Thursday, March 29, 2012

How to Build a $100-Million IRA

If Mitt Romney may have done it, perhaps you can, too. (Hint: working for a private-equity firm helps a lot.) WSJ subscribers can read the story here.

And don't feel too jealous. Remember, in a classic IRA capital gain is taxed as ordinary income.

Update: Courtesy of Politico, here's the WSJ story.

Wednesday, March 28, 2012

Brooke Astor's Other Beneficiaries

Brooke Astor's 87-year-old son, Anthony Marshall. gets $14.5 million under the will settlement announced today. One major charitable beneficiary, The Metropolitan Museum of Art, gets $20 million or so, presumably including $3 million in token compensation for the Childe Hassam flag painting, sold by Marshall, that the museum expected to receive.

Not yet tallied, the immense sums the dispute has generated over the years for lawyers – lawyers for the estate, lawyers for family members, lawyers for assorted charitable beneficiaries, even lawyers for lawyers.

JPMorgan Chase and Howard Levine, the estate's administrators, won't do badly either. The Court instructed them to split one administrator's fee, not to exceed $5 million.

Want all the details? The New York Daily News has posted the court papers here.

Settlement for the Astor estate

Charities win, son loses.

Tuesday, March 27, 2012

Millionaires Aren't What They Used to Be

As reported on The Wealth Report, the latest Spectrem survey shows the number of U.S. millionaire households edged up to 8.6 million, close to the 9.2 million recorded before the Great Recession. But that's before accounting for inflation.

To make the threshold for the $1-million-and-up roster back in 1997, a household would need about $1,400,000 in today's dollars. (And those who believe the CPI has been understating inflation would say that estimate is low.)

Moral: The current crop of "millionaire households" aren't necessarily rich  Many need all the wealth-managment assistance they can get.

Monday, March 26, 2012

Mega-Roths and Young-Guy GRATs

Once you create a self-directed Roth IRA (probably by converting your old regular IRA) your goal should be to invest for as much growth as possible. In Forbes Deborah Jacobs tells how Silicon Valley entrepreneurs, using shares of their own companies, are parlaying this strategy into mammoth tax-free capital gains. She also notes an interesting trend for young tycoons to to set up GRATs even before they've started a family.

Should the use of Roth IRAs to shelter unlimited wealth be curtailed, as Jacobs proposes?

States continue to drop the death tax

From the weekend Wall Street Journal, (subscription may be needed), Ohio has joined the majority of states in abolishing its death tax.  Indiana is phasing them out over the next 8 years. The reason is that state death taxes don't collect much revenue, but they do drive residents to go die in another state without the tax.  The article has the statistics.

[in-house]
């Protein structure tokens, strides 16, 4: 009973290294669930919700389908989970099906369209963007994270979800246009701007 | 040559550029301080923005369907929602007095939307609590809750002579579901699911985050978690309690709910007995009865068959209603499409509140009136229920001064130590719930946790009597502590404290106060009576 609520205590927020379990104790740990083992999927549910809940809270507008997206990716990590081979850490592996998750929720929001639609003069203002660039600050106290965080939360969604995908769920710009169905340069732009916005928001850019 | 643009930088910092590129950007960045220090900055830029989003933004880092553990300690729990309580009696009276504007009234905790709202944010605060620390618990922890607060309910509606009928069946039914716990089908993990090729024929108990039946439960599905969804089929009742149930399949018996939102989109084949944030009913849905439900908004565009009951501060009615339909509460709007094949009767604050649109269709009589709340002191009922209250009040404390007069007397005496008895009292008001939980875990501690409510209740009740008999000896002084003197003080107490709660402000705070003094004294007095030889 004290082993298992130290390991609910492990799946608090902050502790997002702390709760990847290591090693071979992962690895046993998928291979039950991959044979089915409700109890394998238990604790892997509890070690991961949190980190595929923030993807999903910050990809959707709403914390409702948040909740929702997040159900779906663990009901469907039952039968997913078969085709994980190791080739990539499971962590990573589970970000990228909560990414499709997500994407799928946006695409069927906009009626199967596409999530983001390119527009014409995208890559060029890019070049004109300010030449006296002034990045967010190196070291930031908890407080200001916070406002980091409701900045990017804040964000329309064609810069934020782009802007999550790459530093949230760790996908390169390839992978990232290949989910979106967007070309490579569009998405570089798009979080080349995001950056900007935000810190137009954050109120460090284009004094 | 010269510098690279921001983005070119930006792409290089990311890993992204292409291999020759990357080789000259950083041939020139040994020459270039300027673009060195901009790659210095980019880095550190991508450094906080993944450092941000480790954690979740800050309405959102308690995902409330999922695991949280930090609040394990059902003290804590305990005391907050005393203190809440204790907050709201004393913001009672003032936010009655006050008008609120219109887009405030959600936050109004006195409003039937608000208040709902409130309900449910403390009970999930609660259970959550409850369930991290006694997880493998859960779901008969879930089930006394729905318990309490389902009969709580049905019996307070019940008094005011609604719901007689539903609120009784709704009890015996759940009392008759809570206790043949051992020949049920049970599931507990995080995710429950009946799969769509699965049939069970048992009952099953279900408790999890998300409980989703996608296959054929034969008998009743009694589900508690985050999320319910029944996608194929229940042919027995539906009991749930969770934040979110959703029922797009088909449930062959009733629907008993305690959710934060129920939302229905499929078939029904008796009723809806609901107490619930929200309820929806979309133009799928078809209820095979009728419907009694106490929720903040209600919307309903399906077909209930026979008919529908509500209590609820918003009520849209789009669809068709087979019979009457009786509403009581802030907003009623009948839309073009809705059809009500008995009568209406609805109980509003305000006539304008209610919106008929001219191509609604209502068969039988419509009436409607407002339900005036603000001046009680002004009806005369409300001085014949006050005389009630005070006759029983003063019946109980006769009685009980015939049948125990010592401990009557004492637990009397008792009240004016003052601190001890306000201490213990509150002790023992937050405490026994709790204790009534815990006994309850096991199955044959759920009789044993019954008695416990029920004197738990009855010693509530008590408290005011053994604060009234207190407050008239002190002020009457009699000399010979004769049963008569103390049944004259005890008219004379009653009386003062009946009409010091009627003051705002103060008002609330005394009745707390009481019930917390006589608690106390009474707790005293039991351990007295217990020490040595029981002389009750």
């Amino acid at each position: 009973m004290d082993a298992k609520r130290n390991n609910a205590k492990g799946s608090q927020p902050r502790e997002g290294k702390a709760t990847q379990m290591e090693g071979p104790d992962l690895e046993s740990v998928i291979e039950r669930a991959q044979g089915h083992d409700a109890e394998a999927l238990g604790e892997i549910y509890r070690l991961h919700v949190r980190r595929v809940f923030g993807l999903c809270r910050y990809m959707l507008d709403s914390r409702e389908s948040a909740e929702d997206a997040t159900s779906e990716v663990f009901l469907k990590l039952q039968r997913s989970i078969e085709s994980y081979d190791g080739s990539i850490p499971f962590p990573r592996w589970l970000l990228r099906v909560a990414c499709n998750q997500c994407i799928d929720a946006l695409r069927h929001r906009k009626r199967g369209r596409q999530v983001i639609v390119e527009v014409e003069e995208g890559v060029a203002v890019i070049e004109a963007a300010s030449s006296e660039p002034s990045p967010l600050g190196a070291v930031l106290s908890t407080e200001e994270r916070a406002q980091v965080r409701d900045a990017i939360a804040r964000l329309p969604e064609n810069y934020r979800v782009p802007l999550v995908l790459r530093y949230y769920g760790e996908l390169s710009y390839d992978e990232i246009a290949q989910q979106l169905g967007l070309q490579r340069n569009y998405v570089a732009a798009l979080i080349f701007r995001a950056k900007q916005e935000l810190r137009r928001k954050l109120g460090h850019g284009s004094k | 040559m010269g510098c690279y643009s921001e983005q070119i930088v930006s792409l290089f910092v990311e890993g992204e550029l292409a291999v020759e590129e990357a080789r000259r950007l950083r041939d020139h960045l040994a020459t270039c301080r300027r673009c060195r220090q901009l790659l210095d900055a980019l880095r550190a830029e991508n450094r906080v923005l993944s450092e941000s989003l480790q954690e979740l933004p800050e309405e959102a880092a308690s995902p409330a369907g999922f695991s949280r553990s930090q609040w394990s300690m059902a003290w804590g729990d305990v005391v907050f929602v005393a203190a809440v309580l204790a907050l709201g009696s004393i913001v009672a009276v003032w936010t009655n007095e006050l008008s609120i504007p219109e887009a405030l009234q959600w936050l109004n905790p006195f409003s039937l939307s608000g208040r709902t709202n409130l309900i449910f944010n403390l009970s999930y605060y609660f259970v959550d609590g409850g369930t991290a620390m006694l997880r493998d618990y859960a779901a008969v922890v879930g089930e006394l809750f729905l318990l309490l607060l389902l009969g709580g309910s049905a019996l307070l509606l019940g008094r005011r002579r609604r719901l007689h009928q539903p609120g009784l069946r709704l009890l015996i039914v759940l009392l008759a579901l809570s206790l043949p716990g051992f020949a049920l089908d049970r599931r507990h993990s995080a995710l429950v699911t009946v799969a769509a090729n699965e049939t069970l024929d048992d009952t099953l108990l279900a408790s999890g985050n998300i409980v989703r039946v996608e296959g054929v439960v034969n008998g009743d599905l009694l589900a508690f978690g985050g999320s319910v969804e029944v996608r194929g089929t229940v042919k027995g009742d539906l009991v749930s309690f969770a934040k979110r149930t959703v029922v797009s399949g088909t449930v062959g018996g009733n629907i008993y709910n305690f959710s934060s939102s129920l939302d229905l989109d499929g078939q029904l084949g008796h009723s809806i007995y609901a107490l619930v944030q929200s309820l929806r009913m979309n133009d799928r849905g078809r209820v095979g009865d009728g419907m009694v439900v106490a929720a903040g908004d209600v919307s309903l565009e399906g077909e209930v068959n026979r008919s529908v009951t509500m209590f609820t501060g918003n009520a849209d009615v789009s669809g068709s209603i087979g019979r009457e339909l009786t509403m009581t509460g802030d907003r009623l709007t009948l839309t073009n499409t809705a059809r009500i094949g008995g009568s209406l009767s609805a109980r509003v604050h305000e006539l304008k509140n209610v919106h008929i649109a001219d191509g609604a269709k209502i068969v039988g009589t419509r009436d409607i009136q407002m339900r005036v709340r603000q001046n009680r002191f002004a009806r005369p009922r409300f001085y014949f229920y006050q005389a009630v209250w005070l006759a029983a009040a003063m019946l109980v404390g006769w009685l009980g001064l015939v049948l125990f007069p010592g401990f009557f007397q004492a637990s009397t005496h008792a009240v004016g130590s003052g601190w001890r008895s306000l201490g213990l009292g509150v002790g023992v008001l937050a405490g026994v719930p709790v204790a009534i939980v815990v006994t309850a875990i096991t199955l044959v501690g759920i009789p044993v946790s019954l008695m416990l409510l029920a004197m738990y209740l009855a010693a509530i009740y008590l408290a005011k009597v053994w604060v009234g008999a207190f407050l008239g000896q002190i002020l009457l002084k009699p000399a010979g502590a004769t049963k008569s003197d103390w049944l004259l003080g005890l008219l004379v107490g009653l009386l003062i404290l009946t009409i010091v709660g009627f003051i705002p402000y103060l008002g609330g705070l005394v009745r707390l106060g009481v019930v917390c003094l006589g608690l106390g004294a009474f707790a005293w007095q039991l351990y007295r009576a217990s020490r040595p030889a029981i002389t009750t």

Tennessee still has both an estate and gift tax (as does Connecticut).  This caught my eye:
Because wealthy people avoiding the estate tax take their businesses and spending with them, the study concludes that "had Tennessee eliminated its gift and estate tax 10 years ago, Tennessee's economy would have been over 14% larger in 2010." They also find the estate tax cost Tennessee state and local governments over $7 billion in tax collections. Could there be a more self-defeating tax?
 No, there couldn't.  The elimination of state death taxes is the consequence of converting from a federal credit for state taxes to a deduction.

Friday, March 23, 2012

Advertising to Mad Men

As Mad Men opens its fifth season, we present a few ads from The New Yorker archives to get you in a mid-1960s mood.

Solid state. In the 1960's the transistor invented decades earlier at Bell Labs led to technological marvels. Sony sold radios so small you could hold them in your hand. KLH, the second of the companies Henry Kloss helped launch, produced a stereo like no other: big, impressive sound from a stylish, compact system. Most every Ivy Leaguer either owned a Model Twenty or wanted to. Today the last of the Kloss companies, Tivoli, sells radios designed to pay homage to KLH.

Up, up and away. A Mad Man could hail a cab to the airport, run through a shiny terminal and be jetting off to Chicago or Detroit ten or fifteen minutes later.  (Really! Air travel wasn't always a drag.) And so could Wall Streeters trying to keep up with technological change. Shearson's ad highlights the advantages of their analysts' field work. And, yes, they were all men. If Peggy Olson, the copywriter who typed her way up on Mad Men, had chosen Wall Street instead of Madison Avenue, she would have remained a secretary.